The Sermon on the Mount (Matthew 5-7) has attracted a variety of approaches to interpretation:-
1. The Sermon as an ‘Interim Ethic’. This was the view of Schweitzer. Jesus’ sermon sets out a radical ethic to be followed by Jesus’ followers in the light of the imminent end of the age. However, Jesus was mistaken: the end did not arrive. This interpretation has serious weaknesses. The Sermon itself contains no hint of being a short-term ethic. Jesus himself was no fanatic.
2. Existential approach. The Sermon is not a statement of concrete ethical principles, but a challenge to personal decision. But this is to read modern existential categories back into the biblical text.
3. The Sermon is meant for this present age, and is to be rigorously obeyed. One version of this view then finds an antithesis between the teaching of Jesus and that of Paul. But, in so doing, it ignores the progress of revelation brought about by the cross, resurrection and ascension, and it also neglects the Sermon’s own teaching on the need for grace. A second version of this view holds to salvation by grace, but that the necessary manifestation this is a life lived in conformity to the precepts of the Sermon (including those about poverty and war). But this neglects the antithetical manner of Jesus’ teaching and would make Jesus’ teaching on some of these subjects contradict other biblical teaching.
4. A Lutheran approach is to assert that the demands of the Sermon are impossibly high and are intended to make people aware of their sin and need for forgiveness. But this can scarcely be supported from the text. Carson writes: ‘the Sermon on the Mount does indeed drive men and women to a sober recognition of their sin and a realistic understanding of their need for grace. But the Sermon does more than that. It portrays the pattern of conduct under kingdom authority, a pattern that demands conformity now, even if perfection will not be achieved until the kingdom’s consummation.’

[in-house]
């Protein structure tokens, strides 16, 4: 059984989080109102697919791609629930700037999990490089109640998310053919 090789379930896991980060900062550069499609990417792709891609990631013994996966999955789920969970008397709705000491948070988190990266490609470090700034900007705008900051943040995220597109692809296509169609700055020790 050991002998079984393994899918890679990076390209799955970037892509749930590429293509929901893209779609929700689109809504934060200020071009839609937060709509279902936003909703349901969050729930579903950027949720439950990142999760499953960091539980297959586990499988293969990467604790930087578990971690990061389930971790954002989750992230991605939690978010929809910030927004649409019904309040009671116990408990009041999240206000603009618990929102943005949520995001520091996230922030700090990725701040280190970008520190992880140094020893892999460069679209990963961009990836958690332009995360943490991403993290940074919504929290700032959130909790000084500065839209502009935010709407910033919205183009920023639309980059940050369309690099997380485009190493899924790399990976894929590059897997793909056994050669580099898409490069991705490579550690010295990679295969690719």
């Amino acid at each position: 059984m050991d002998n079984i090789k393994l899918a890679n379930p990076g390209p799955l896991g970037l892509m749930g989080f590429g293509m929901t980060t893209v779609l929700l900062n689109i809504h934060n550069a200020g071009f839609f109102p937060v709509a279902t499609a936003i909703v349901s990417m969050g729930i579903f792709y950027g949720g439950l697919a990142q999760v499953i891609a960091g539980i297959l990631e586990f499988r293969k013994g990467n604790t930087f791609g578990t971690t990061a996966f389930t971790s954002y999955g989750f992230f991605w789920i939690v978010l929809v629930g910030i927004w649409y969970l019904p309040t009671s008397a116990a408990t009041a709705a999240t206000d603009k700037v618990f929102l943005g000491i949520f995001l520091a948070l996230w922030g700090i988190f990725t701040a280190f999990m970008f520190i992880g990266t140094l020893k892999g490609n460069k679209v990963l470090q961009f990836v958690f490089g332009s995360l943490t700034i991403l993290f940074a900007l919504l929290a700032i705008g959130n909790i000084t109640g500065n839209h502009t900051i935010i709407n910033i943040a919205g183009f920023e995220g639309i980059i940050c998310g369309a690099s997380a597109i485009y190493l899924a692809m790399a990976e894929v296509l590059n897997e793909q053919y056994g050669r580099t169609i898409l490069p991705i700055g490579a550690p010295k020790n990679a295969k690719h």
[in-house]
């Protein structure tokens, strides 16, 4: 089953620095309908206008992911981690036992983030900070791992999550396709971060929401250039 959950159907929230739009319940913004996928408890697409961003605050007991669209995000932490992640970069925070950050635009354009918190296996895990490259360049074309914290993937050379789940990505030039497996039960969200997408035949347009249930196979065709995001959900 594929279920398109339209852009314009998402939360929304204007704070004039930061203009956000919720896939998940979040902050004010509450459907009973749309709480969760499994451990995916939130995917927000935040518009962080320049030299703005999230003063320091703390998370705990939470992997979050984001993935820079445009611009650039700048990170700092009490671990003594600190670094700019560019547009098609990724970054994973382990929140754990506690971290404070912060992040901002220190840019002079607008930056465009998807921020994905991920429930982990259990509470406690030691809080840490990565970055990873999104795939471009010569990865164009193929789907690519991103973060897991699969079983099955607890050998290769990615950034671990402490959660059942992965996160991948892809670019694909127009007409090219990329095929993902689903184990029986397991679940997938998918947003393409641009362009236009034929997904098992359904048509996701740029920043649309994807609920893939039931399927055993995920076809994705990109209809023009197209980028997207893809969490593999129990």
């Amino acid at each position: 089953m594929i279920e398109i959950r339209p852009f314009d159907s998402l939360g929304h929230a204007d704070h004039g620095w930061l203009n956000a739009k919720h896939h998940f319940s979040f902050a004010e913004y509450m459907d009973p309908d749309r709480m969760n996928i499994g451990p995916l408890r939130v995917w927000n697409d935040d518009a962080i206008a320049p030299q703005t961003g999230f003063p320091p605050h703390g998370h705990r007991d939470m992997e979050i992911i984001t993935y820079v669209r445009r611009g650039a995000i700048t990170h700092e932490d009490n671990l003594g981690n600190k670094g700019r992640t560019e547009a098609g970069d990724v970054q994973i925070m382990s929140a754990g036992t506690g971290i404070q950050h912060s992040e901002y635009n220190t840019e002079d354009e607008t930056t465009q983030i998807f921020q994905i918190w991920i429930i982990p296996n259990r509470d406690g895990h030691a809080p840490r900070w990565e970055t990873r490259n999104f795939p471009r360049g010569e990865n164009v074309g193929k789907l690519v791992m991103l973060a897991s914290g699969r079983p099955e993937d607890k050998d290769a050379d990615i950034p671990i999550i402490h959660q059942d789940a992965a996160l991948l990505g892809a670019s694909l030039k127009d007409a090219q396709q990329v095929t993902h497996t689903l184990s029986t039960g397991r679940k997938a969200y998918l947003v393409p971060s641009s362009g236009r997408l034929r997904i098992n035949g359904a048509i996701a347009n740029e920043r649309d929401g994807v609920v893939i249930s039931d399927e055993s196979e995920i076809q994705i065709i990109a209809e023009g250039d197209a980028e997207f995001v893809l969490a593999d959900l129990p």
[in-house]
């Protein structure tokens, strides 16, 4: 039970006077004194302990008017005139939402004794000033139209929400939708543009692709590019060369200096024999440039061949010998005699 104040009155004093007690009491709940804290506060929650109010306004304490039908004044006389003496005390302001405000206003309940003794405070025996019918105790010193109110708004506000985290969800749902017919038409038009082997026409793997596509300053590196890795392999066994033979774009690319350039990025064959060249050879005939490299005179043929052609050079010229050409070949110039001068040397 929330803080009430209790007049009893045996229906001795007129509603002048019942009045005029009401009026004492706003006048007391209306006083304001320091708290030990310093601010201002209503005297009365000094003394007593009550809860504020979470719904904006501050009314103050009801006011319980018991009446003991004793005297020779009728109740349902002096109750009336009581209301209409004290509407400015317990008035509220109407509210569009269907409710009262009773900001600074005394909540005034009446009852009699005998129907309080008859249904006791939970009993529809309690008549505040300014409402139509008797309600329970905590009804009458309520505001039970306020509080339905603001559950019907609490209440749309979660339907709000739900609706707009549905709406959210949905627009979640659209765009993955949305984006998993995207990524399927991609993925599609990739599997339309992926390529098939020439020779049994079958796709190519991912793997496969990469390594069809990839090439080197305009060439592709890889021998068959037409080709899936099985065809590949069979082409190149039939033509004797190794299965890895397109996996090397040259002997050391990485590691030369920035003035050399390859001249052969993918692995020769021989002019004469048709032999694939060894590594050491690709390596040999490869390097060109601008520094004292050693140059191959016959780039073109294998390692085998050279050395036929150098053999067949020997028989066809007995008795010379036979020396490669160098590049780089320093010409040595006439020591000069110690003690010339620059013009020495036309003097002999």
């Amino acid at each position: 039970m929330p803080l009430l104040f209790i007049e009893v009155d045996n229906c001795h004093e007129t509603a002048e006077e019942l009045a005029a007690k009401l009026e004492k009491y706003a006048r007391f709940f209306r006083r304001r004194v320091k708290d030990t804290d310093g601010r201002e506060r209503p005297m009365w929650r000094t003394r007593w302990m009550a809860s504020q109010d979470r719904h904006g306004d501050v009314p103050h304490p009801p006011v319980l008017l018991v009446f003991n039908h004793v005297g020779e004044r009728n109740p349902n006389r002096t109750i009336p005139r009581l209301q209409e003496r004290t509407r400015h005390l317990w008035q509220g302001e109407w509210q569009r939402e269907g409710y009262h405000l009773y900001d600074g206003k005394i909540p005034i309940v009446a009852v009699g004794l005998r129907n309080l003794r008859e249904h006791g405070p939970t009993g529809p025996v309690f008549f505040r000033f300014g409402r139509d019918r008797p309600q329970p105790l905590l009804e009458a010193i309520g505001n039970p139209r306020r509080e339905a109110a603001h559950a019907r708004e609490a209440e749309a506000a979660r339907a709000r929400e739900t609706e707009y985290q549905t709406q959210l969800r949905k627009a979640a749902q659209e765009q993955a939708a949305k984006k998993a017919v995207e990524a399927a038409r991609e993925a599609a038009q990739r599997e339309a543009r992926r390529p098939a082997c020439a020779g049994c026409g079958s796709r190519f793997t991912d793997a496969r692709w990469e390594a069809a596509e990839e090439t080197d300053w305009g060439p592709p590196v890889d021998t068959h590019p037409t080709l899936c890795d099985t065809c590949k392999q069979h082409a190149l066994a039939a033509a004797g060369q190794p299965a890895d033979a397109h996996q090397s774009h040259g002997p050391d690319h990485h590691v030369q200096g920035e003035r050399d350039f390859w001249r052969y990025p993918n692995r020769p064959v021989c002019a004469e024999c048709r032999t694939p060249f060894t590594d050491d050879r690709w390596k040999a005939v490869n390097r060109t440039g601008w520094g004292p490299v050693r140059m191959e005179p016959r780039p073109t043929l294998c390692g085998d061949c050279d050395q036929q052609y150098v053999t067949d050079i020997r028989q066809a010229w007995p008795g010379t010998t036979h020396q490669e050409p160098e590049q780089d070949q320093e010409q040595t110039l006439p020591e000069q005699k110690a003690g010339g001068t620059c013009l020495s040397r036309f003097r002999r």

5. Classical liberalism optimistically viewed the Sermon as the ‘real’ gospel in a nutshell. It provided a blueprint for social progress. This dream was shattered bu the two world wars. It was highly selective of the biblical material, neglecting those parts that speak of sin and redemption. But, as Carson notes: ‘liberalism overlooked the fact that human nature requires forgiveness and help. Fed by an optimistic faith in the inevitability of evolutionary development, liberalism actually displaced the real gospel with a secular philosophy of progress. Quite unaware of the subjectivity of its choices, it selected those parts of biblical revelation conducive to its spirit and theory and rejected the rest. The result provided man with no Savior, no Redeemer, no divine grace, no empowering Spirit; but only a lovely pattern which men subsequently learned they were not able to copy on their own strength.’
6. A more recent view interprets the Sermon as a collection of catechetical material, some of which may date back to the historical Jesus. The material would have been preceeded by the preaching of the gospel and by conversion. It is a call to discipleship for those who are already heirs of God’s kingdom. The weakness of this approach is that it does not treat Matthew as a serious historical document.
7. The dispensationalist approach rigidly distinguishes between the law and the gospel and sees the Sermon as an offering of the millennial kingdom to the Jews. The Sermon is then the law that pertains to that millennial kingdom. However, because the Jews rejected Jesus as their Messiah, he instigated a second plan, unforseen by OT revelation. In pursuit of this plan, Jesus delayed the coming of the millennial kingdom and introduced an ‘age of grace’. This age may be designated ‘the kingdom of God’ (in contrast to ‘the kingdom of Heaven’). Accordingly, although the Sermon embraces some principles of conduct that are relevant to the Christian it has no direct applicability to us. Indeed, some of its provisions (e.g. Mt 6:14f) are antithetical to the age of grace. In the words of the Schofield Reference Bible: ‘The Sermon on the Mount in its primary application gives neither the privilege nor the duty of the Church. These are found in the Epistles.’
The dispensationalist structure is imposed so rigidly that the text is too often not allowed to speak for itself. Moreover, the proposed antithesis between law and grace is too absolute: salvation has always been by grace, and salvation has always demanded conformity to God’s will as set forth in Mt 5-7.
Moreover, the Sermon presupposes a world such as our own as the sphere in which its demands are to be worked out. That world includes persecution, anger, litigation, adultery, lying, malice, hypocrisy, insincerity, love of money, worry, judgmentalism, false prophets, and much more. ‘An era requiring special principles to govern face-slapping and turning the other cheek (Mt 5:39) is hardly one to which the term “millennium” is aptly applied.’ (Carl Henry)
Again: the Sermon gives the clear impression that Jesus intended his words to have lasting validity, rather than that they would have to be postponed.
Finally: The dispensationalist approach is insensitive to the ways in which the NT uses the OT. The NT writers uniformly see the church as the legitimate successor to believing Israel, the people of God in the OT; they see OT teaching being fulfilled in Christ’s cross-work, resurrection, and the resulting church.
Adapted from Carson, The Sermon on the Mount, 163-170. See also this, by Sam Storms.